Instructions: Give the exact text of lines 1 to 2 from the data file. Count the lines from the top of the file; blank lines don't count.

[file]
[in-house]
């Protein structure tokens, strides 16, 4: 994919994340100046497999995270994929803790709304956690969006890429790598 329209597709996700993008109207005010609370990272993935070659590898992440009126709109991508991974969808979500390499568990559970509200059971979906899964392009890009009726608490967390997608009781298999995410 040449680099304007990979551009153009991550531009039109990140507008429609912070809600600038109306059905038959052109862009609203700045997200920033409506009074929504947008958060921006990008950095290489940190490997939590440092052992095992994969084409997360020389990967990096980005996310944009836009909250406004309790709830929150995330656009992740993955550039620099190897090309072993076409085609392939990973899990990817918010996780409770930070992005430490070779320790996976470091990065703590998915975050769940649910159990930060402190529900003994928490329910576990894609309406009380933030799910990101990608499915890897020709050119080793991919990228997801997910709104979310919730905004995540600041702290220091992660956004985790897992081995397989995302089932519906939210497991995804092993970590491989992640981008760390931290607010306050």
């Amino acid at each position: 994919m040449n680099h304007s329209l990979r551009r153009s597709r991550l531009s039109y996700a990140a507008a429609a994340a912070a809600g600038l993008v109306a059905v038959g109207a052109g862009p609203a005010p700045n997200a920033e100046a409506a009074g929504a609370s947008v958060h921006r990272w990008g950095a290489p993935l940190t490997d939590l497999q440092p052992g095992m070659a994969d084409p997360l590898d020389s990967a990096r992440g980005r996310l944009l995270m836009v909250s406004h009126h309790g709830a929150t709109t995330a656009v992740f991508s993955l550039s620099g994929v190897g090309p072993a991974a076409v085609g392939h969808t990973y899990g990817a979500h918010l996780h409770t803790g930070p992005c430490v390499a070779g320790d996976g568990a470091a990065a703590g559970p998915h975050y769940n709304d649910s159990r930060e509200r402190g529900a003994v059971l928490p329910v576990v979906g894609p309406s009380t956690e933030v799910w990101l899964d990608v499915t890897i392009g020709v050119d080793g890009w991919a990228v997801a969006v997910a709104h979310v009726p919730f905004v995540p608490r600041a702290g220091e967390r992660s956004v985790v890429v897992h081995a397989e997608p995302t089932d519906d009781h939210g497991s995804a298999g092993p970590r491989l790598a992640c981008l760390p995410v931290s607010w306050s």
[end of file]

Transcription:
[in-house]
């Protein structure tokens, strides 16, 4: 994919994340100046497999995270994929803790709304956690969006890429790598 329209597709996700993008109207005010609370990272993935070659590898992440009126709109991508991974969808979500390499568990559970509200059971979906899964392009890009009726608490967390997608009781298999995410 040449680099304007990979551009153009991550531009039109990140507008429609912070809600600038109306059905038959052109862009609203700045997200920033409506009074929504947008958060921006990008950095290489940190490997939590440092052992095992994969084409997360020389990967990096980005996310944009836009909250406004309790709830929150995330656009992740993955550039620099190897090309072993076409085609392939990973899990990817918010996780409770930070992005430490070779320790996976470091990065703590998915975050769940649910159990930060402190529900003994928490329910576990894609309406009380933030799910990101990608499915890897020709050119080793991919990228997801997910709104979310919730905004995540600041702290220091992660956004985790897992081995397989995302089932519906939210497991995804092993970590491989992640981008760390931290607010306050």